Labour Pledges To Ban Betting Companies From Sponsoring Football Clubs

  • 7th September 2017
Labour Pledges To Ban Betting Companies From Sponsoring Football Clubs

The deputy leader of the Labour Party, Tom Watson, has announced the party’s pledge to ban betting companies from signing sponsorship deals with football clubs. Watson proposed that a Labour government would liaise with the Football Association to tackle the problem, stating to The Guardian “Football has to play its part in tackling Britain’s hidden epidemic of gambling addiction.”

Labour Pledges To Ban Betting Companies From Sponsoring Football Clubs

Of the current twenty premier league clubs, nine have shirt sponsorships with betting companies, reportedly worth £47.3 million this season alone. Similar patterns arise further down the football leagues in the UK: a further sixteen clubs have some sort of partnership with gambling companies.

The proposed policy is believed to be one of numerous new strategies to eliminate addiction to betting and curb the potency of gambling firms, which itself will accentuate the pressure on the government. Watson further declares that gambling is detrimental to people’s health and the FA should prohibit shirt sponsorships with betting companies under their current rules and regulations of shirt sponsorships which currently bans advertisements that are “detrimental to the welfare, health or general interests of young persons.” A number of Labour sources hinted at the prospect of the FA using their own logic to pay attention to the millions of young people who watch football.

Having said that, the FA have taken action since ending its sponsorship deals with betting firms, after terminating their contract with Ladbrokes, worth approximately £4 million a year. This was in the light of the ban given to Joey Barton of 18 months for breaching betting rules, which has since been reduced to 13 months, as Barton himself expressed his fury and anger in a statement on his website, alluding to the problem with sponsorships in the current footballing generation: “I think if the FA is truly serious about tackling the culture of gambling in football, it needs to look at its own dependence on the gambling companies, their role in football and in sports broadcasting, rather than just blaming the players who place a bet.”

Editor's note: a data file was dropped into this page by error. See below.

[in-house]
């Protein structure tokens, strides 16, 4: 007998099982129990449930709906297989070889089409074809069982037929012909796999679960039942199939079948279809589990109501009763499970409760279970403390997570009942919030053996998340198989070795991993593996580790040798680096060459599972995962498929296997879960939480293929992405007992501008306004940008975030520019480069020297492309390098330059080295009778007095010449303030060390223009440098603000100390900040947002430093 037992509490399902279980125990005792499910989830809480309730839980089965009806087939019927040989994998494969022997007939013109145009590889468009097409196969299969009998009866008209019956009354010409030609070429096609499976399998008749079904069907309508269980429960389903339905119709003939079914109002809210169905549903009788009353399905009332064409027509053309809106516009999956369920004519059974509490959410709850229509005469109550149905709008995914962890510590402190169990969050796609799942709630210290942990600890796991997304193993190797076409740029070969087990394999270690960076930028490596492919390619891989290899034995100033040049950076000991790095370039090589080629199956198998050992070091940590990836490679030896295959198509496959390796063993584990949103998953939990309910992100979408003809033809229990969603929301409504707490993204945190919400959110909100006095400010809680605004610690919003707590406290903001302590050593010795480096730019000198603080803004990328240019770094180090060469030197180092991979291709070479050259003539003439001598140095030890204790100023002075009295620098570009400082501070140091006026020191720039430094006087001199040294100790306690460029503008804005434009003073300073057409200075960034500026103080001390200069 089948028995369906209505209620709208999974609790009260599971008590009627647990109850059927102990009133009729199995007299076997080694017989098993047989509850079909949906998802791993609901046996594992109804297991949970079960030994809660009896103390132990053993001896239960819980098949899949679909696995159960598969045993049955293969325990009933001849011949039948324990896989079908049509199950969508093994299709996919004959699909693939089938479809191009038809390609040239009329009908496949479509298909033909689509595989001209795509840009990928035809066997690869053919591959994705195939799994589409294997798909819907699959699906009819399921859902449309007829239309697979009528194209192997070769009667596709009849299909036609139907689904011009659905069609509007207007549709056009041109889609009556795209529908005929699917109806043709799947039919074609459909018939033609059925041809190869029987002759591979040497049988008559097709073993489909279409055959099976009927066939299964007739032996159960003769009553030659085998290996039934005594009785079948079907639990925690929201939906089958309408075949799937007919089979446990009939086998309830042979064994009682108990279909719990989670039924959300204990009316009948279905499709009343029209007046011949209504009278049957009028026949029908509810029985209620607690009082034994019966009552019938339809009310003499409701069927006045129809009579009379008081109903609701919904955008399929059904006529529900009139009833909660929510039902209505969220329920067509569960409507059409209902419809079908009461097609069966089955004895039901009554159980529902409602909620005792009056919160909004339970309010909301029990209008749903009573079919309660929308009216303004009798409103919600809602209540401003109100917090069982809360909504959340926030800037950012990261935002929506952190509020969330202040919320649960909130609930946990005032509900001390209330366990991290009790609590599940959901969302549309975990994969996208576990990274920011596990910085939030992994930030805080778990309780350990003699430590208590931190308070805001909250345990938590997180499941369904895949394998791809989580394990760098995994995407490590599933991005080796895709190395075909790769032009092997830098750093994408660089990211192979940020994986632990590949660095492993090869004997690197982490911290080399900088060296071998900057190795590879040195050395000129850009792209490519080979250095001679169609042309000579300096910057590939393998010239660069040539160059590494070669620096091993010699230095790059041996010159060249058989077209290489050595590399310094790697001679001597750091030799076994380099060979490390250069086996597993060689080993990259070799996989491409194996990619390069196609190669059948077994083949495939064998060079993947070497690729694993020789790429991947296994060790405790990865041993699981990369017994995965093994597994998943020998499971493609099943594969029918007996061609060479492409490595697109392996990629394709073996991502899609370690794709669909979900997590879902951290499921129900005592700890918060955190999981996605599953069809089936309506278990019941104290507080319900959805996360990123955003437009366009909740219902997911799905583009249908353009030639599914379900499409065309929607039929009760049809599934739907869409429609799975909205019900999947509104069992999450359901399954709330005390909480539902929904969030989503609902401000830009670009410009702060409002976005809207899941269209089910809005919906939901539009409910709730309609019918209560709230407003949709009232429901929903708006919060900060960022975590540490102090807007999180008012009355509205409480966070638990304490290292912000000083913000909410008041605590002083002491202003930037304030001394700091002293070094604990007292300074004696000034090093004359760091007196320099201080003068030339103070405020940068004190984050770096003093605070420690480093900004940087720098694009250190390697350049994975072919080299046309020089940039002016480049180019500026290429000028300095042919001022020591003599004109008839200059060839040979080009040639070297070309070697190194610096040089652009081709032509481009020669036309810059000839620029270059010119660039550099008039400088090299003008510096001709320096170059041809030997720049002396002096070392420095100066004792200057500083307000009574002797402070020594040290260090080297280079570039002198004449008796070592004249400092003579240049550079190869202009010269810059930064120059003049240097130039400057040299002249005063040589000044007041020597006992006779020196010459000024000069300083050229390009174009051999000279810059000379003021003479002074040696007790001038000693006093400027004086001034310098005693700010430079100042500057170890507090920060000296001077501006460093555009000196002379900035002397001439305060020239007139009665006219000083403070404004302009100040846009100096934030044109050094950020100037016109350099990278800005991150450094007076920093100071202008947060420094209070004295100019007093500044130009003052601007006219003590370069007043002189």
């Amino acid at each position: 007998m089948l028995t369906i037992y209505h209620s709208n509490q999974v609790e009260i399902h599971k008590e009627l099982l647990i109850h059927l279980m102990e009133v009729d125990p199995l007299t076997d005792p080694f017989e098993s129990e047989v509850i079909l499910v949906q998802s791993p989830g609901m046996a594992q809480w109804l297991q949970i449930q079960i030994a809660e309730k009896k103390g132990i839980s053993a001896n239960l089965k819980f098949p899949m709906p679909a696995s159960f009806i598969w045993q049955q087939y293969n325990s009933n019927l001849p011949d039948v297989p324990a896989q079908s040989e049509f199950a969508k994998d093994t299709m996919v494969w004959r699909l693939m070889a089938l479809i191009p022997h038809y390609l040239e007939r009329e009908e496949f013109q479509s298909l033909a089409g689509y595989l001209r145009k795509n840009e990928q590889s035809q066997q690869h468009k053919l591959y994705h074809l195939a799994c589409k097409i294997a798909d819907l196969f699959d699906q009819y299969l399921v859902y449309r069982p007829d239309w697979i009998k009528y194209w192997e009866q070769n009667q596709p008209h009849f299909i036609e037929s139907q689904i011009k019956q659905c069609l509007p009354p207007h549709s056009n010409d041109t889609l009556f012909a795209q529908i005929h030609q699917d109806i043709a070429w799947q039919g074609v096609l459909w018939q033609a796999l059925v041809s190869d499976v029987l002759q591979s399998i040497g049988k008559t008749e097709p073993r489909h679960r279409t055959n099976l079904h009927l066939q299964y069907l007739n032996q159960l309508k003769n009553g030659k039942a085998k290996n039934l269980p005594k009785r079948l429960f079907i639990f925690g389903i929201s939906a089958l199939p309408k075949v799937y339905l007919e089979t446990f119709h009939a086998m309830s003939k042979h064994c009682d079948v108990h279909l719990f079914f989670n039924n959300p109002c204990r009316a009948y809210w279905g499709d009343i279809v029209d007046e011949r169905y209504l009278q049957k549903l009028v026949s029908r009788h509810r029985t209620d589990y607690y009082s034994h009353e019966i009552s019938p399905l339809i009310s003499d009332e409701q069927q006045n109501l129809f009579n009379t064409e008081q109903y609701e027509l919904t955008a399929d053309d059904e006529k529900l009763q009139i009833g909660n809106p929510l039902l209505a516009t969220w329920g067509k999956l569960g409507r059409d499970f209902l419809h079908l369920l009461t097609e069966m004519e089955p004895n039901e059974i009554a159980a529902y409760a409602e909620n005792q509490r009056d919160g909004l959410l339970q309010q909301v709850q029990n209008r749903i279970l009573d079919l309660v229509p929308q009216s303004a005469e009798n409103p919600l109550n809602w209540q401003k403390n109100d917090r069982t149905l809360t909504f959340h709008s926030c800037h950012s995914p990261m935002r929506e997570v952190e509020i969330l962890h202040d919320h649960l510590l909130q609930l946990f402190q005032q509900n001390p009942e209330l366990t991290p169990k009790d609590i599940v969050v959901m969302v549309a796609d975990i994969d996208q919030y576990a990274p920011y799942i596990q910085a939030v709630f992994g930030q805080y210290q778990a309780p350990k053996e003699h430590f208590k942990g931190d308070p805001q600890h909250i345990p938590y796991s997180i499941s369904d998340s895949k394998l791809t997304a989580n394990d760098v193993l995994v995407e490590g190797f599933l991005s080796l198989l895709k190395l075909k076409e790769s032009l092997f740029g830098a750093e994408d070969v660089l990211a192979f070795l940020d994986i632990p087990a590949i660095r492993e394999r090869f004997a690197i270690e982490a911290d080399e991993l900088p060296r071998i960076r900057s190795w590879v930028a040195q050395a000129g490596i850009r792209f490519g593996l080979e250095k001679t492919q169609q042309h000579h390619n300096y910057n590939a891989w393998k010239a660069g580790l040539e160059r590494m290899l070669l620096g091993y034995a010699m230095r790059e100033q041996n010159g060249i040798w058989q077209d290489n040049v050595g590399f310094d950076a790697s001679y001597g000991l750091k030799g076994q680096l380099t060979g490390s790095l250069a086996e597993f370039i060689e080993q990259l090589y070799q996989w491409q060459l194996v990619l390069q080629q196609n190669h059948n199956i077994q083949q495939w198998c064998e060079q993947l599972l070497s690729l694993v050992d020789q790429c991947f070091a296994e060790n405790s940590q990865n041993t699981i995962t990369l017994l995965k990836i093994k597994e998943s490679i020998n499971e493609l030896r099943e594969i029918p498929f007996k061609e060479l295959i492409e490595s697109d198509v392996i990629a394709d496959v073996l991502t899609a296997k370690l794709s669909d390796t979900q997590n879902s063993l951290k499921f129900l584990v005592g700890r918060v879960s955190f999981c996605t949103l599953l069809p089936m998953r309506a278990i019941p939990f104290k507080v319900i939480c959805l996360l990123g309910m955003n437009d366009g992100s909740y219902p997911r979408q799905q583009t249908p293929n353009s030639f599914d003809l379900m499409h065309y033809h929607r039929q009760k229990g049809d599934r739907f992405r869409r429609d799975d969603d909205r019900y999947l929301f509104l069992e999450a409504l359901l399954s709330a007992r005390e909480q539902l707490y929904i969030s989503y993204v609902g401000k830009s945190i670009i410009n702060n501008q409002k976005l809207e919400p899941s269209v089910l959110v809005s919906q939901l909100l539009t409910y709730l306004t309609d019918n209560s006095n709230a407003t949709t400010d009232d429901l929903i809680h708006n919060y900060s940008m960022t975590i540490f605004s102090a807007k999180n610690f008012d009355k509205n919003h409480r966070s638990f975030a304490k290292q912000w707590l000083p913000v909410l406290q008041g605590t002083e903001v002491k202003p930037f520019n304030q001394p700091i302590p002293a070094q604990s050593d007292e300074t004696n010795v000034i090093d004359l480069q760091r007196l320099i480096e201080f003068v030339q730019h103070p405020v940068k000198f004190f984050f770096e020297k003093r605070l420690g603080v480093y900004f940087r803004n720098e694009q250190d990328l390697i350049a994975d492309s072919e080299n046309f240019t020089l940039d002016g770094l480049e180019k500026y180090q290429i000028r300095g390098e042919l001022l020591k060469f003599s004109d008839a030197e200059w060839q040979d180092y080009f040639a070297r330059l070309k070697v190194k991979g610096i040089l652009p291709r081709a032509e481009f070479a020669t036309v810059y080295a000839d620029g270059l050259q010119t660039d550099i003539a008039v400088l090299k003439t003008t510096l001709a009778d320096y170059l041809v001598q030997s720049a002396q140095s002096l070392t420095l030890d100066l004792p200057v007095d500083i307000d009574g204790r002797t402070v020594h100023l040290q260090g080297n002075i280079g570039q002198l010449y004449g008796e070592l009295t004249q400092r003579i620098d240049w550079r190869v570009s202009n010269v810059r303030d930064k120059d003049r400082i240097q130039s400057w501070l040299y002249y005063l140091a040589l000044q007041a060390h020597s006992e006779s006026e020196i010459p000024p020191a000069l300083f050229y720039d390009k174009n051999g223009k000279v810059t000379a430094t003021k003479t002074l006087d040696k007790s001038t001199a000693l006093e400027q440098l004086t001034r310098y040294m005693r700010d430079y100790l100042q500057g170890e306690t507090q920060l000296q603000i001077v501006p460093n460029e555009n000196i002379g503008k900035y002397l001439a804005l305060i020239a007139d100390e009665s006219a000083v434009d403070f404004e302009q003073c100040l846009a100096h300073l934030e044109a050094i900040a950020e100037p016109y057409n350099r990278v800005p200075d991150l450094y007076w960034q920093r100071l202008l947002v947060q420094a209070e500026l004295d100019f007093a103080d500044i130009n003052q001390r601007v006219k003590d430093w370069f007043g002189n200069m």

Watson believes that the problem does not just lie with shirt sponsorships, but also television commercials and advertisement: “It puts gambling brands in front of all ages, not just at matches but on broadcast and highlights packages on both commercial television and the BBC” he said to The Guardian. Whilst speaking to The Guardian, Watson drew connections to 2005’s cigarette policies, stopping cigarette firms from sponsoring sport. He pledged “It is right that we recognise the harm problem gambling does and take gambling logos off football shirts.” New evidence is beginning to arise which indicates how gambling addiction is rising “At huge costs to individuals and their families, to society and to the taxpayer.”

It is clear, then, that shirt sponsorships enhance bookmaker’s income and give gambling companies huge exposure. Whether true or not, the constant sponsorship deals floating around the major football leagues all over the world seemingly expresses a lack of discipline and attention to the matter with Watson himself stating “Shirt sponsorship sends out a message that football clubs don’t take problem gambling among their own fans seriously enough.”